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When talking about VMware, you'll often hear the words hypervisor and vSphere. But once you get familiar with the technology, another word that bubbles to the top is community.
While the company holds two VMworld gatherings for the faithful every year, there a number of smaller conferences held by local VMware User Groups (VMUGs) around the globe. While they are much smaller affairs than the mega-conference that is VMworld, which hosts upwards of 20,000 people, they also don't have an army of PR folks to help set them up.
Most of the leaders of these VMUG chapters have full-time jobs, so they have to develop an engaging conference on their own time. One of the challenges is to find speakers and sessions that balance the needs of VMUG members with the desires of VMware and vendors.
Steve Athanas is the director of systems engineering at the University of Massachusetts Lowell and has been head of the Boston VMUG since 2012. At the June conference, as a supplement following the vendor exhibits and technical presentations, Athanas launched VMUG After Hours. It was an added draw that turned out to be a big hit with the attendees. It featured a rousing presentation from Jeramiah Dooley along with free beer and home lab giveaways after all the day's sessions had finished.
SearchVMware spoke with Athanas to see what goes on behind the scenes when planning a VMUG event.
What is your typical day like as a VMUG leader, particularly when you are setting up for the next conference?
Steve Athanas: For me, I wake up, take care of my two young children, go to work, do my job, come home, take care of my two young children, put them to bed, put my wife to bed, and then spend some time on the VMUG.
I was [recently] on the phone with a potential sponsor who is looking to get creative. I encourage that kind of stuff. It's one thing to have a booth -- it's another to be involved and support the work we're trying to do.
I love all our sponsors, but I think attendees and sponsors get more out of it when they can work alongside us and do something like with the After Hours event. So there's some of this sponsor relationship building that's part of it.
I have another email on my screen right now right for the VMUG headquarters about some scheduling stuff and moving some agenda items around. There's all that sort of planning stuff. The thing I spend most of the time on is trying to figure out how to deliver a value to the attendees that's different from what they've seen before.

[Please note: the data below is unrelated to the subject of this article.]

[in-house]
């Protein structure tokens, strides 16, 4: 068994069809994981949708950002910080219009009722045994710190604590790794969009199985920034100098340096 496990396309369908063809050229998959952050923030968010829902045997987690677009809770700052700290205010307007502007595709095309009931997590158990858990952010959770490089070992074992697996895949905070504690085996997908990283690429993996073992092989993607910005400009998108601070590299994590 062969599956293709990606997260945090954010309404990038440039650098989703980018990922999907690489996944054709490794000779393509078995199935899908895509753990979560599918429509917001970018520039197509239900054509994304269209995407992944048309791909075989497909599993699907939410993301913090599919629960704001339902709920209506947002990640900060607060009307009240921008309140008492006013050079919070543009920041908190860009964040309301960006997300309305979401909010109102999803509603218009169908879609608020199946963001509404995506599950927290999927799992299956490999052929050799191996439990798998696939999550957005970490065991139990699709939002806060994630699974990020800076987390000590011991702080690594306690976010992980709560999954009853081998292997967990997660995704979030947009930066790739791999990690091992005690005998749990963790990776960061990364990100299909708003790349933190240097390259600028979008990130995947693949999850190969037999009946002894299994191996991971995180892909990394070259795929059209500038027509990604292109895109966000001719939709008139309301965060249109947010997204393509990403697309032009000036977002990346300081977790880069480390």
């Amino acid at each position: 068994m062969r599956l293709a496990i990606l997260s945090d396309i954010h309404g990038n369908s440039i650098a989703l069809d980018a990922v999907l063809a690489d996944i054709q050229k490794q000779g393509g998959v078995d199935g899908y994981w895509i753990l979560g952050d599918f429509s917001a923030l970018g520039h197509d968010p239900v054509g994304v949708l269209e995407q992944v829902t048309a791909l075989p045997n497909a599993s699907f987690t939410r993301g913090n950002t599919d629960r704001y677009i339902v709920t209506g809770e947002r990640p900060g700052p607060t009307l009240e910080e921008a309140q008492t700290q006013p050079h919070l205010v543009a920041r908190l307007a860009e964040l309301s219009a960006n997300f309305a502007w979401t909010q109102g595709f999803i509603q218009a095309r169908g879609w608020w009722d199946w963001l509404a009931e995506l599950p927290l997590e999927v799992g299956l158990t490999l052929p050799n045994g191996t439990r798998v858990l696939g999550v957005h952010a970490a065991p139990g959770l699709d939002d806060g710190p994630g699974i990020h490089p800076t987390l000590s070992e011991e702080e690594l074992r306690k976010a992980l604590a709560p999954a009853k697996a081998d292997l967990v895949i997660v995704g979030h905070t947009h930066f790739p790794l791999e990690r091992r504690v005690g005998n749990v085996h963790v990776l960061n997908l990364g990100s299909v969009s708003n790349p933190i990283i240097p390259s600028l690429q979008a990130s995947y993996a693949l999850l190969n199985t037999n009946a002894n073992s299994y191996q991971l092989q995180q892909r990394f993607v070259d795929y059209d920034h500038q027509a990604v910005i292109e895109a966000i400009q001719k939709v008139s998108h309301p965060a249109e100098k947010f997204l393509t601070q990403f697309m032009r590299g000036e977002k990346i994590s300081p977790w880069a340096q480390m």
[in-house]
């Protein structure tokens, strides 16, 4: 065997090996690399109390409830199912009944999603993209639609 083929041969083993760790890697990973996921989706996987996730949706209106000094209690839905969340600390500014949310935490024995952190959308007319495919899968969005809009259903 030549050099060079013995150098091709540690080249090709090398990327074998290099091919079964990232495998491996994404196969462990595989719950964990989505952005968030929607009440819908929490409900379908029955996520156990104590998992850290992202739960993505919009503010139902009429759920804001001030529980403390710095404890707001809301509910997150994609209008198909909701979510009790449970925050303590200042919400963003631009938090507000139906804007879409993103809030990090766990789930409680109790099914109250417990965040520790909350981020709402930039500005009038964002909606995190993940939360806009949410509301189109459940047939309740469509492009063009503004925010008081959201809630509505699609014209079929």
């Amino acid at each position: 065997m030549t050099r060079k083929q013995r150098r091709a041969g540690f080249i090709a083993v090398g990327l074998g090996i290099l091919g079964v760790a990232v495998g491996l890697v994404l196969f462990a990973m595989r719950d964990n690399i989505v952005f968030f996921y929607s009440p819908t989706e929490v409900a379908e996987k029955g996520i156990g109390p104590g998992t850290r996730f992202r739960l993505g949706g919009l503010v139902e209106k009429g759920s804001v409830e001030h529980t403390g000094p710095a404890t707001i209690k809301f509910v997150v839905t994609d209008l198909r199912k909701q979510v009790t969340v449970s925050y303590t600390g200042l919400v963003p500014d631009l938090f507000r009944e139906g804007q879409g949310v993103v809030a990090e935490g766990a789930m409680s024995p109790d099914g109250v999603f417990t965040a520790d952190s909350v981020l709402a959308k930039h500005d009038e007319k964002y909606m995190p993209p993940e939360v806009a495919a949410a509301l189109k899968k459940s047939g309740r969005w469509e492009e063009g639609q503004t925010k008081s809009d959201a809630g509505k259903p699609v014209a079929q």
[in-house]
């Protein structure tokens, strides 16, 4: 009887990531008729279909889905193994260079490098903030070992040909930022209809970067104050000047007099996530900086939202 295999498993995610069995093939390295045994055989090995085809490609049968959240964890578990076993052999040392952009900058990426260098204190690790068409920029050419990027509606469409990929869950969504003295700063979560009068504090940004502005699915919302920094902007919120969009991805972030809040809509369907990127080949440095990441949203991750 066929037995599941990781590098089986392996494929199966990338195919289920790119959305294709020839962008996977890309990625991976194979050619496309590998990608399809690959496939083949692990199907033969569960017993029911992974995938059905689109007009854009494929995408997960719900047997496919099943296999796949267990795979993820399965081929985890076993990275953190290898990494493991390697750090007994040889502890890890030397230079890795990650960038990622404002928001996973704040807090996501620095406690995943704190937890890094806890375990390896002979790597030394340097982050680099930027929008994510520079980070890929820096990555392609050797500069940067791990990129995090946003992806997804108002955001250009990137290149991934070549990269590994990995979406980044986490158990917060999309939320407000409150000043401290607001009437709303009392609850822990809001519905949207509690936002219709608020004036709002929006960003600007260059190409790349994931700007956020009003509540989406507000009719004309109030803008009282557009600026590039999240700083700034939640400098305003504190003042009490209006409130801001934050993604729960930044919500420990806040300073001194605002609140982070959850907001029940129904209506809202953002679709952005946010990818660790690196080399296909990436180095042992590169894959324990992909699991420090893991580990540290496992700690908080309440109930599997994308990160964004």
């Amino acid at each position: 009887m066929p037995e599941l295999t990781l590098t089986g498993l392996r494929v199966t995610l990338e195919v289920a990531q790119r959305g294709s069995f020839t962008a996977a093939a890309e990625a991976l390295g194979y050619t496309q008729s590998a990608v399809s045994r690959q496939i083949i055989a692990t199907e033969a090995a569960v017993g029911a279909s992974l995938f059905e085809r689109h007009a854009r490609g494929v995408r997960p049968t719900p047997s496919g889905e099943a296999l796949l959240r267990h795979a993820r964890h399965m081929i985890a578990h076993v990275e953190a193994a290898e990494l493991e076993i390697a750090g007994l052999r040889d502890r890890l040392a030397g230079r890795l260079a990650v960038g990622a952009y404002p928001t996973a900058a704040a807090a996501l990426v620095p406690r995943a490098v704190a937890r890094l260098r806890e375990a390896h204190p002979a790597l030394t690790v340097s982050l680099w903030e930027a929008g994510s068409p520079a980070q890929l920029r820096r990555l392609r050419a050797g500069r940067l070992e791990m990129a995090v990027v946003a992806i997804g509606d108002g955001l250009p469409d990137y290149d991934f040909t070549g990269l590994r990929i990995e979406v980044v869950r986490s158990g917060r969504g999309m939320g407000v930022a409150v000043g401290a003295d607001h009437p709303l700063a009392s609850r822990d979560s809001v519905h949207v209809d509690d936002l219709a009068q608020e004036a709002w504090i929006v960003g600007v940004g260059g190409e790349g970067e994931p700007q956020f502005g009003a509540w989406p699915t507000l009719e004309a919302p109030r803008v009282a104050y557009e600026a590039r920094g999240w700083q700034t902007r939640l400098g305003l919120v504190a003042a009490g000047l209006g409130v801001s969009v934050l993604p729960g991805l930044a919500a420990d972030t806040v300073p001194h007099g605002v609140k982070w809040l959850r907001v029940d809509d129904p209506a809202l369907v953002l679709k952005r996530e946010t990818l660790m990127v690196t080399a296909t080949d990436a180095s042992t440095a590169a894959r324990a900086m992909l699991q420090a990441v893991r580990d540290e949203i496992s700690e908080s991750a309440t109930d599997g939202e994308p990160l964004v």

Last time we did VMUG After Hours. That was the first time we did that anywhere in the world. [The Boston VMUG] pioneered that, so I'm very proud of Boston taking the lead in a lot of these areas.
That was something I had proposed and there was some confusion around it. I was nervous about it. We gambled some money on that. We were giving away a lot of labs, so there was some excitement about that. We've never asked people to stick around after 5 [o'clock] and a whole lot of people did. It was crazy. It was awesome.
I spend a lot of time trying to figure out how we craft an event that is going to deliver content and experiences to people that they will immediately be able to translate into job or career improvement.
How do you come up with something different at a conference without ignoring popular topics?
Athanas: VMware is such a huge supporter of VMUG, obviously. There are topics that they … want to talk about. There are topics that will almost always line up with what users want to hear about. Right now, people are excited about Horizon 6. They're excited about vSphere 5.5 and some of the 5.8 stuff that's coming out in vSphere Replication and vSphere Data Protection. They're excited about vSphere 6. NSX is huge. VSAN is huge. People want to hear about EVO and that hyper-converged line: What is it all about, how does it change how I do my job? So it's nice that they line up.
But at our last four or five user conferences we had one for performance best practices for vSphere, and it is always the highest attended session. That's for a couple reasons. You don't get the same people at every user conference; there's some seasonality to that. Also, year over year, the product changes and best practices change, so you can go to the same session in 2013 and 2014 and 2015 and get different content.
How did you first get started with VMware products?
Athanas: My first experience with VMware was in a Microsoft Exchange training class. One of the other attendees there was talking about [running] an application on a virtual server. I had heard about virtual systems before with VMware Workstation and Microsoft Virtual PC, but I was like, "What are you talking about? No one runs servers on that crap. Are you an idiot?"